Cases reported "Laryngismus"

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1/5. Clinical investigations of adductor spastic dysphonia.

    Spastic (spasmodic) dysphonia (SD) may coexist with or reflect certain neurologic or psychogenic illnesses. The present study of four patients with adductor SD (ASD) revealed several consistent clinical findings and characteristics that could be differentiated, while other findings were not distinguishable. Oscillographic and spectral analyses suggested voice tremor as a component of the dysphonia in all ASD patients studied. Clinical neurologic and otolaryngologic findings were nonconfirmatory regarding a disease process or state.
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ranking = 1
keywords = voice
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2/5. Study of spastic dysphonia using videofiberoptic laryngoscopy.

    Spastic dysphonia is a speech disorder, characterized by a "strangled voice quality," irregularly occuring phonatory arrests, and a jerky pattern of speech. This is often extremely disruptive to the patient's ability to communicate. Two cases are presented in which a new technique, videofiberoptic laryngoscopy, was employed in the study of these patients. The characteristic laryngeal behavior of this disorder is documented and recorded, particularly noting the increase in supraglottic activity and how different vocal maneuvers alter this activity.
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ranking = 1
keywords = voice
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3/5. Respiratory distress after recurrent laryngeal nerve sectioning for adductor spastic dysphonia.

    Adductor spastic dysphonia is a voice sign associated with various neurologic and psychologic disorders. Treatment of spastic dysphonia in selected patients is unilateral recurrent laryngeal nerve sectioning. Except for voice change or, in some patients, return of phonatory spasticity, there have been no long-term sequelae or complications of this treatment. We describe three patients with adductor spastic dysphonia who underwent recurrent laryngeal nerve sectioning and who, 3 to 38 months later, suffered respiratory distress that required tracheostomy. The respiratory distress in all three patients was due to episodic jerky vocal cord hyperadductions that caused stridor during inspiration and expiration. These repetitive laryngospasms during respiration and phonation were progressive. Two patients needed an arytenoidectomy to achieve a useful voice, and all three required a permanent tracheostomy to alleviate inspiratory laryngeal obstruction.
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ranking = 3
keywords = voice
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4/5. recurrent laryngeal nerve section in the treatment of spastic dysphonia.

    Spastic dysphonia is a severe vocal disability in which the patient speaks with hyperadducted vocal folds. The resulting abnormality is characterized by excessively low pitch, vocal tremor, laryngospasms, and strain-strangle voice quality. Until recently the disorder was regarded as psychogenic and treated unsuccessfully with speech therapy and psychotherapy. New evidence supports the theory that the etiology is neurologic, requiring management designed to alter neurophysiologic function. Section of the recurrent laryngeal nerve provides immediate results and a new voice virtually free of the previous unpleasant characteristics.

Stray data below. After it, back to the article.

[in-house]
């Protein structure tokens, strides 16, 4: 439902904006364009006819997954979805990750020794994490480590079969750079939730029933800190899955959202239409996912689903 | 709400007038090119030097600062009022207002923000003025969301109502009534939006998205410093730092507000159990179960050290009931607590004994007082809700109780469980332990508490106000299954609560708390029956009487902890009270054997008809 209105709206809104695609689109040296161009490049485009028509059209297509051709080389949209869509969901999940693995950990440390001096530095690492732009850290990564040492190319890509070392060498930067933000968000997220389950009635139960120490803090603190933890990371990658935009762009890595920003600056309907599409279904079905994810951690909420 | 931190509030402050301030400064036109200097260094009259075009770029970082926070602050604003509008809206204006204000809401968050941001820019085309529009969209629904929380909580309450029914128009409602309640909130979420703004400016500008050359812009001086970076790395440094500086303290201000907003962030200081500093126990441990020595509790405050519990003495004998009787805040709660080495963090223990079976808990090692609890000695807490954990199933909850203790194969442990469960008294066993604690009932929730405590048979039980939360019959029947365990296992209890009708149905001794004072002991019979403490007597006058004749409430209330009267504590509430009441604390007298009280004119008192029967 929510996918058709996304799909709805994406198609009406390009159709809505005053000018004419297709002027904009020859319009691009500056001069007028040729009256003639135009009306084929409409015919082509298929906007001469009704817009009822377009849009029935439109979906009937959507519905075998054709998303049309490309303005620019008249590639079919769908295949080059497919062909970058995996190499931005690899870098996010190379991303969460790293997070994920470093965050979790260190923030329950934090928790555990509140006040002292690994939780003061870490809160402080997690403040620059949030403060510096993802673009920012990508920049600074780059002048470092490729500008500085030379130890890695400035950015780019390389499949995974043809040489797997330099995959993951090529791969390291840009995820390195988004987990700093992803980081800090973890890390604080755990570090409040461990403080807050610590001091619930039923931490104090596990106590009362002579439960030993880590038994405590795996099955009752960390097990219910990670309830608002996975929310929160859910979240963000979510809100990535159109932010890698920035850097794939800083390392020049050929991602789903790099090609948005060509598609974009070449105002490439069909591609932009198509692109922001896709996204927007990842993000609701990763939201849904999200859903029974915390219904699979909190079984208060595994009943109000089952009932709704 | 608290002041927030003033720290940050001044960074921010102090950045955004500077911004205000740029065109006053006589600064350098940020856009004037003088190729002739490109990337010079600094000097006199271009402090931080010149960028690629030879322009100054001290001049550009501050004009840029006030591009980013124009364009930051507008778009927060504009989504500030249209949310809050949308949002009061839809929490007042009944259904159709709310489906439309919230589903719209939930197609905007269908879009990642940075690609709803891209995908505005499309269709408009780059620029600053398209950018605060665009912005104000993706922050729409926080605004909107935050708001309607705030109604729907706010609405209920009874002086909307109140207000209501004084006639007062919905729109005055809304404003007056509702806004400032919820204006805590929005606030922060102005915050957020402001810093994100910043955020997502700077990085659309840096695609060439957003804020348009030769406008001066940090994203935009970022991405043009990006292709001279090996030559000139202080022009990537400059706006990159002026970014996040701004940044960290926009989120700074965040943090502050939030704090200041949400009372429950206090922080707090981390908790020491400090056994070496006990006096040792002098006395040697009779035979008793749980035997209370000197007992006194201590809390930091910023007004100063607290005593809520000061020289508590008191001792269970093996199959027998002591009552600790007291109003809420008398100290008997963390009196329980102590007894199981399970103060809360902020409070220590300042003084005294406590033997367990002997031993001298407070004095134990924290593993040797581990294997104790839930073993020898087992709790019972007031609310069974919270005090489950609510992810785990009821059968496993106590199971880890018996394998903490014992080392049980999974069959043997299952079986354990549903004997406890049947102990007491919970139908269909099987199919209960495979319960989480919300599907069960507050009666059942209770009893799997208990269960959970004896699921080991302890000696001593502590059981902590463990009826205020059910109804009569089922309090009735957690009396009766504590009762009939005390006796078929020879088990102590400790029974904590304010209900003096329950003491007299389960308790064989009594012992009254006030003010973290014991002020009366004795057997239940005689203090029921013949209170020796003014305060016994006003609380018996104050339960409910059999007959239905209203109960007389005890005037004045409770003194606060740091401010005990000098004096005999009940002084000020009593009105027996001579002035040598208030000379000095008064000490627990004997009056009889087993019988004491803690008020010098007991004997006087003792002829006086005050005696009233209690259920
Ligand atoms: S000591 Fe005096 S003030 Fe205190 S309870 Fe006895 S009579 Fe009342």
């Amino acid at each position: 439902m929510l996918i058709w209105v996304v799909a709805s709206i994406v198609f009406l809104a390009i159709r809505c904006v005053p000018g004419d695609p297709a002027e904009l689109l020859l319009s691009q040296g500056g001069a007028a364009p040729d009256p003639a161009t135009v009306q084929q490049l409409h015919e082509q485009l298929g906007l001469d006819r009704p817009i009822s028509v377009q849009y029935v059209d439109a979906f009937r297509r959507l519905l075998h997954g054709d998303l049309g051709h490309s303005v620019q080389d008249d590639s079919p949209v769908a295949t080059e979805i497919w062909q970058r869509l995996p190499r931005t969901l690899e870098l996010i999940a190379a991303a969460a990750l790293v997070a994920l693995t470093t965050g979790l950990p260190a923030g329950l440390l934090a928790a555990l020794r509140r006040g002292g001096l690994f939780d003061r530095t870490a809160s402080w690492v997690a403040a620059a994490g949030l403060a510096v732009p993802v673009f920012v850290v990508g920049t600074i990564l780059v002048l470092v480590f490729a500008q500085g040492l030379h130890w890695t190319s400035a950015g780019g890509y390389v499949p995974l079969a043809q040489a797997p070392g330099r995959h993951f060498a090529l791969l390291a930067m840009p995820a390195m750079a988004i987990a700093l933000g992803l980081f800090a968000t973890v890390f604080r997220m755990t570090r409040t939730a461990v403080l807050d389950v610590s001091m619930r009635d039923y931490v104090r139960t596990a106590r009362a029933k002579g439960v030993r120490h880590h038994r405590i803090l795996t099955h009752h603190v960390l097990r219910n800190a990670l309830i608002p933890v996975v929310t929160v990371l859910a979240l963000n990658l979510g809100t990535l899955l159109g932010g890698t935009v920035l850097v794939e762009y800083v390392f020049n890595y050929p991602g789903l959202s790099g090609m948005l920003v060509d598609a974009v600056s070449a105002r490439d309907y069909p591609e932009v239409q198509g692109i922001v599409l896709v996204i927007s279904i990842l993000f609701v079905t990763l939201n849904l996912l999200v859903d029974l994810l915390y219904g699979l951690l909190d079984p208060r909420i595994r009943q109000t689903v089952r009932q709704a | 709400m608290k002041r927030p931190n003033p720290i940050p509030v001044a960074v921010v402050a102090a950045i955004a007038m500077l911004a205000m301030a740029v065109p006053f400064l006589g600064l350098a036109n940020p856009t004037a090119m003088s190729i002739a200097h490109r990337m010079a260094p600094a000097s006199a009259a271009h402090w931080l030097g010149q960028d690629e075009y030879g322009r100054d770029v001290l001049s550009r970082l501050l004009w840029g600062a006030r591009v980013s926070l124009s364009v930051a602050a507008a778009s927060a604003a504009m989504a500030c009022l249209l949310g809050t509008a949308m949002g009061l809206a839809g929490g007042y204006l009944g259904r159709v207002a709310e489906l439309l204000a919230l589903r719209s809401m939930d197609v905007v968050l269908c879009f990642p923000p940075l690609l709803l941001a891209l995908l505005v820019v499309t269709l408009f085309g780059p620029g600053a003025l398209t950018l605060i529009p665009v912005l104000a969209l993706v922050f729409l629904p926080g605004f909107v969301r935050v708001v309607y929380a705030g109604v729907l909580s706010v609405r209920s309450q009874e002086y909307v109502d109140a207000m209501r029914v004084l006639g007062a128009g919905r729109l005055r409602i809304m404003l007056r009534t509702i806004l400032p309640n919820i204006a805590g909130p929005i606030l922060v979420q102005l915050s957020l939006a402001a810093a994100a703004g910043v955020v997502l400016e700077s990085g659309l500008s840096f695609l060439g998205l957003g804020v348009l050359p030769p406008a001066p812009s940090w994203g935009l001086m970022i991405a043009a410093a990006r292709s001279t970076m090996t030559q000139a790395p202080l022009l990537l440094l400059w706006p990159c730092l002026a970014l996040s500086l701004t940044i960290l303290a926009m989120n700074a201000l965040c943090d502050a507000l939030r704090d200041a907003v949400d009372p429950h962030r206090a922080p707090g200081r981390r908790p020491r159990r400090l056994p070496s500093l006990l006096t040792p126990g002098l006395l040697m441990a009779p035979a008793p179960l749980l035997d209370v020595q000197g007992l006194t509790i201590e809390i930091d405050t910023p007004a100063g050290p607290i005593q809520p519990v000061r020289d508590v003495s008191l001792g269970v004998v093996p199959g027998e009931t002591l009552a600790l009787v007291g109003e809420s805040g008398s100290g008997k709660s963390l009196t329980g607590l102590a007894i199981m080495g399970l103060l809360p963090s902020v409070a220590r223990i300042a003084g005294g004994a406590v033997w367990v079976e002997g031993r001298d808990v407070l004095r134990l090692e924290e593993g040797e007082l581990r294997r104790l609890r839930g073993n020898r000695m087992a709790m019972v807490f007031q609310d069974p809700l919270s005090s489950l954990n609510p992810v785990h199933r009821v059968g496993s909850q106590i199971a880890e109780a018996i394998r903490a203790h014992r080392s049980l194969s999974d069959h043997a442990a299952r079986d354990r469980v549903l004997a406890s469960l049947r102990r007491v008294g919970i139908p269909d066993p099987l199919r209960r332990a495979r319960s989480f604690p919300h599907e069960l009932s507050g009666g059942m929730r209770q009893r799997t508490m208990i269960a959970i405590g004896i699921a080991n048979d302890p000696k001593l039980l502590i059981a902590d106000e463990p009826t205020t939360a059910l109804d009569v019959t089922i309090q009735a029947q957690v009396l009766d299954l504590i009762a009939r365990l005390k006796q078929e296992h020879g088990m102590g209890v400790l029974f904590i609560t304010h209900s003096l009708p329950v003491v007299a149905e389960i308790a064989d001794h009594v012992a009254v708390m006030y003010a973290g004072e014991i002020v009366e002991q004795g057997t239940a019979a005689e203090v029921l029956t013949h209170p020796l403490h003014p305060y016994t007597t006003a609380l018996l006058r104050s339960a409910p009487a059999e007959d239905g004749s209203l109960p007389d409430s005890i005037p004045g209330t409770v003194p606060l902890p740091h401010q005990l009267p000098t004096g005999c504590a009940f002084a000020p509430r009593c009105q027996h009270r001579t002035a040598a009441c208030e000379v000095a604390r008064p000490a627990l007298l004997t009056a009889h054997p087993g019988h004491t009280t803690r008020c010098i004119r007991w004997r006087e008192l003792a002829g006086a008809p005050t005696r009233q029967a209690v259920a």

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ranking = 2
keywords = voice
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5/5. Episodic paroxysmal laryngospasm: voice and pulmonary function assessment and management.

    Episodic paroxysmal laryngospasm (EPL) is a sign of laryngeal dysfunction, often without a specific organic etiology, which can masquerade as asthma, vocal fold paralysis, or a functional voice disorder. The intermittent respiratory distress of EPL may precipitate an apparent upper airway obstructive emergency, resulting in unnecessary endotracheal intubation, cardiopulmonary resuscitation, or tracheostomy. During 27 months, seven women and three men, age 30-76 years, were assessed by a high diagnostic index of suspicion, an intensive history including psychosocial factors, physical examination of the airways, provocative asthma testing, and swallowing studies. Videolaryngoscopy, stroboscopy, and pulmonary flow-volume loop testing were definitive. The classic appearance was paradoxic inspiratory adduction of the anterior vocal folds with a posterior diamond-shaped glottic gap. During an attack of stridor or wheezing, attenuation of the inspiratory flow rate as depicted by the flow-volume loop suggested partial extrathoracic upper airway obstruction. Swallowing evaluation by videolaryngoscopy and videosophagography may uncover gastroesophageal reflux disease. Hallmarks of management include patient and family education by observation of laryngoscopic videos, a specific speech therapy program, psychotherapy, and medical treatment of associated disorders. electromyography may become a valuable future adjunct. Unlike laryngeal dystonia, patients with EPL do not benefit from botulinum toxin type A.
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ranking = 5
keywords = voice
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